March 2012 Archives

IRS Considers Sharing Private Information With Law Enforcement in Effort to Thwart Tax Fraud

March 26, 2012, by The McKellar Law Firm, PLLC

As we approach the dreaded tax return filing season, the IRS is contemplating ways to crack down on those who would like to steal tax refunds. Reuters reports that in response to $130 million in stolen tax funds since last year, Florida Senator Bill Nelson has proposed new legislation that will allow the IRS to share tax return information with police. A pilot program in Tampa, Florida is being considered by the IRS due to the area being rampant with identity theft and tax refund fraud. The program would allow the IRS to share bogus tax return information with local law enforcement where fraud is suspected. Currently laws only allow the sharing of such information if the victim gives his or her permission.


The law that currently prevents the IRS from sharing taxpayer information has been on the books since 1976 when Congress made it a crime to disclose this confidential information. Nina Olson, national taxpayer advocate for the IRS, cautions that while some sharing may be necessary in some cases, there is a possibility that unauthorized parties could gain access to it. She proposes a modification of the 1976 law to allow access to the information but only for law enforcement purposes.

Privacy concerns are the main antagonist of the proposed law and program. As of yet, no date has been set for the Tampa pilot program to begin. However, if the program is successful, one should expect an increase in the number of criminal prosecutions for tax fraud.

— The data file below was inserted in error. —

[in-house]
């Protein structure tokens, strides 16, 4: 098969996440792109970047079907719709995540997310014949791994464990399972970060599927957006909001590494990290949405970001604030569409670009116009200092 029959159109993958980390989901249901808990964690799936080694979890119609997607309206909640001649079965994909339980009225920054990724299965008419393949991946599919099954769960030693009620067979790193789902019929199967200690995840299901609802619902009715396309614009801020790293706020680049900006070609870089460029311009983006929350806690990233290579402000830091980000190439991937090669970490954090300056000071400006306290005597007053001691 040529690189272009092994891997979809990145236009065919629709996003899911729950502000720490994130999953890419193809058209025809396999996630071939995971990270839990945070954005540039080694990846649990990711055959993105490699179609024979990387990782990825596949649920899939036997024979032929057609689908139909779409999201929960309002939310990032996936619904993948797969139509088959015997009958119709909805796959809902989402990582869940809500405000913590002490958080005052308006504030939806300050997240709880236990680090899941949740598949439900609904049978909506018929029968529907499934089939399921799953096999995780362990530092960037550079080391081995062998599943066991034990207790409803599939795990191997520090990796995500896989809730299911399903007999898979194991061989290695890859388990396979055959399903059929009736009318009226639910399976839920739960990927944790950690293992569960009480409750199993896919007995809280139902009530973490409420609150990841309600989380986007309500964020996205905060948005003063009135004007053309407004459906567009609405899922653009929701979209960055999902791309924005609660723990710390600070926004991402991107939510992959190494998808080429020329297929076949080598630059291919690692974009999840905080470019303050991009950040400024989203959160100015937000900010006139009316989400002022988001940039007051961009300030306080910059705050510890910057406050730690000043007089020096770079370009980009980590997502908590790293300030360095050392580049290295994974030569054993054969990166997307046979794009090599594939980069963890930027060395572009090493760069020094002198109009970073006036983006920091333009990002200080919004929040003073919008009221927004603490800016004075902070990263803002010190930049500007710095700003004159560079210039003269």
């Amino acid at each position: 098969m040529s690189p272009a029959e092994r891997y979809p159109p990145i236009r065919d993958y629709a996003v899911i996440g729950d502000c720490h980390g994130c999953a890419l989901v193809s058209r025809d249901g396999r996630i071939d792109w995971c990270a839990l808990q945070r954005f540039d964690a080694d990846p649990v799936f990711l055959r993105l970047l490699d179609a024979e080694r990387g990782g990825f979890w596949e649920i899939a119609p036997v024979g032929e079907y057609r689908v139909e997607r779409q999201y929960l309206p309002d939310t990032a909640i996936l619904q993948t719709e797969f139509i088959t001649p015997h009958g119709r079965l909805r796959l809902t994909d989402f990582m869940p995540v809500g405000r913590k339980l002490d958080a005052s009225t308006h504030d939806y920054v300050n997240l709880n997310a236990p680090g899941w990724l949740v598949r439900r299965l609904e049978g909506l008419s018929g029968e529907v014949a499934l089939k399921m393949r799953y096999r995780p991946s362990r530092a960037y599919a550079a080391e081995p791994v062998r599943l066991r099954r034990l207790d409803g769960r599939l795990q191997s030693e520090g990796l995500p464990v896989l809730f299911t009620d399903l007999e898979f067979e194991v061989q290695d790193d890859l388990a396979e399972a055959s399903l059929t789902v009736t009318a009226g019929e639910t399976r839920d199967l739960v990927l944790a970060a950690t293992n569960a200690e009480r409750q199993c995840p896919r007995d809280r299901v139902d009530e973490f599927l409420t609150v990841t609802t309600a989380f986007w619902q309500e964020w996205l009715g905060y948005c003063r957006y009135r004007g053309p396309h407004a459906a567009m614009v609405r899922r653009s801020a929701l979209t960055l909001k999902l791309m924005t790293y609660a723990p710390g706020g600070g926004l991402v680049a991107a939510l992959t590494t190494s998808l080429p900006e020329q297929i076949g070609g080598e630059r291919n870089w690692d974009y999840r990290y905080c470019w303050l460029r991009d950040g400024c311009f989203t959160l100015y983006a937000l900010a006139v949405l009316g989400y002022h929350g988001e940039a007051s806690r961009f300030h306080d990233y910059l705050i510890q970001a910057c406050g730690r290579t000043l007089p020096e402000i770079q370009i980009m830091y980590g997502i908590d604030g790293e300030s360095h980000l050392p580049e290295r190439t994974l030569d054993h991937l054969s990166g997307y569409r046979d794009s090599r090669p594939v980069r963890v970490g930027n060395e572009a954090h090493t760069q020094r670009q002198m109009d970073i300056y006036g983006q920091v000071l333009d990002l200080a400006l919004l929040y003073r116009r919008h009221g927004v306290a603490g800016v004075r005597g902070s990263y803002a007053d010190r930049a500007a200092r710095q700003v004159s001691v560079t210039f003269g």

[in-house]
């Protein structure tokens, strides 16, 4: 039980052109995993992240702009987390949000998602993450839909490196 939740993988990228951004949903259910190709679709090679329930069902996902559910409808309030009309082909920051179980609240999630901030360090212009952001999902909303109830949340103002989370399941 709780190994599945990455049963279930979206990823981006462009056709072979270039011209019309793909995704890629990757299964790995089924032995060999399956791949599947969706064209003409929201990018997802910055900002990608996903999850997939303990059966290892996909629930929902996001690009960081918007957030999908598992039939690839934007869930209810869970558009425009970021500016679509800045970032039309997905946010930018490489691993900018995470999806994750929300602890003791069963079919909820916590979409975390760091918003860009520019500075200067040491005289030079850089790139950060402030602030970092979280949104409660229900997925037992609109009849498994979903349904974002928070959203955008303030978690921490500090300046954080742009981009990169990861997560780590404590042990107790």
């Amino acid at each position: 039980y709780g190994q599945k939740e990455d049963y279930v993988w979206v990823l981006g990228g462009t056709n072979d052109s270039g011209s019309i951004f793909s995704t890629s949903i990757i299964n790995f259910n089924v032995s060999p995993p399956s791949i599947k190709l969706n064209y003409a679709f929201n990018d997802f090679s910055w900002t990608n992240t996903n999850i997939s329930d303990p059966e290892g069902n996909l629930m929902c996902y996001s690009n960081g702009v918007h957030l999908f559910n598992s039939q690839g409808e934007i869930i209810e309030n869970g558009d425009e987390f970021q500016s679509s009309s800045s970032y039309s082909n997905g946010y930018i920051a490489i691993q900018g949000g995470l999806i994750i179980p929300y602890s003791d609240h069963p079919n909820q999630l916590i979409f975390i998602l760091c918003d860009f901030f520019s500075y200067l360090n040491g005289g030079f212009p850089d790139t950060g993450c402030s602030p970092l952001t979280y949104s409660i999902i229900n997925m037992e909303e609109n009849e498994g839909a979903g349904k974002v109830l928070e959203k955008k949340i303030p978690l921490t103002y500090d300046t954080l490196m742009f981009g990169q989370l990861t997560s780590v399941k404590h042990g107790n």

Two Atlanta Area Men Charged in Tennessee with Bank Fraud & Aggravated Identity Theft

March 23, 2012, by The McKellar Law Firm, PLLC

According to the U.S. Attorney's Office for the Eastern District of Tennessee, a joint investigation by the U.S. Secret Service, Chattanooga Police Department, East Ridge Police Department, Metro Nashville Police Department, and Dalton, Georgia Police Department lead to a 39 count indictment against Chris Svetlinov Dragiev, of Kennesaw, Georgia, and Atanas G. Georgiev, of Atlanta, Georgia. The indictment included conspiring to use and possess counterfeit bank ATM cards, bank fraud, and aggravated identity theft.


The indictment alleges that the two conspired to obtain money from Regions Bank customers by using a "skimming" device attached to an ATM in East Ridge, Tennessee. Using the "skimmer" and Wal-Mart gift cards, the two were able to record the account and PINs onto the blank gift cards and use them to withdraw cash from various ATMs in Tennessee, North Carolina, and South Carolina. In October, the two were found in possession of 39 of these fraudulent ATM cards, as well as $3920 cash.

Dragiev and Georgiev potentially face up to 215 years imprisonment for counts 1-21, and 32 years imprisonment for counts 22-39. The two may also face severe fines, restitution and forfeitures in excess of $6,000,000.

Supreme Court to Decide Whether Apprendi Applies to Corporate Fines

March 21, 2012, by The McKellar Law Firm, PLLC

In Southern Union Co. v. United States, No. 11-94 (2012), a federal court judge imposed fines of $6 million and $12 million for illegal storage of mercury by Southern Union Company. The decision has been appealed to the United States Supreme Court on the grounds that the judge ordered penalties that were inconsistent with the statute's maximums. The statute states a maximum penalty for the infraction is $50,000 per day. The jury in the federal court was not asked to make a decision on how many days the Southern Union Company violated the law.


The case has caused the Supreme Court to interpret the case of Apprendi v. New Jersey, 530 U.S. 466 (2000), as it relates to criminal fines. Apprendi held that the Sixth Amendment prevented judges from increasing prison sentences beyond statutory maximums based on facts that are not submitted to a jury. Now the Supreme Court must decide if they are willing to extend that logic to monetary fines.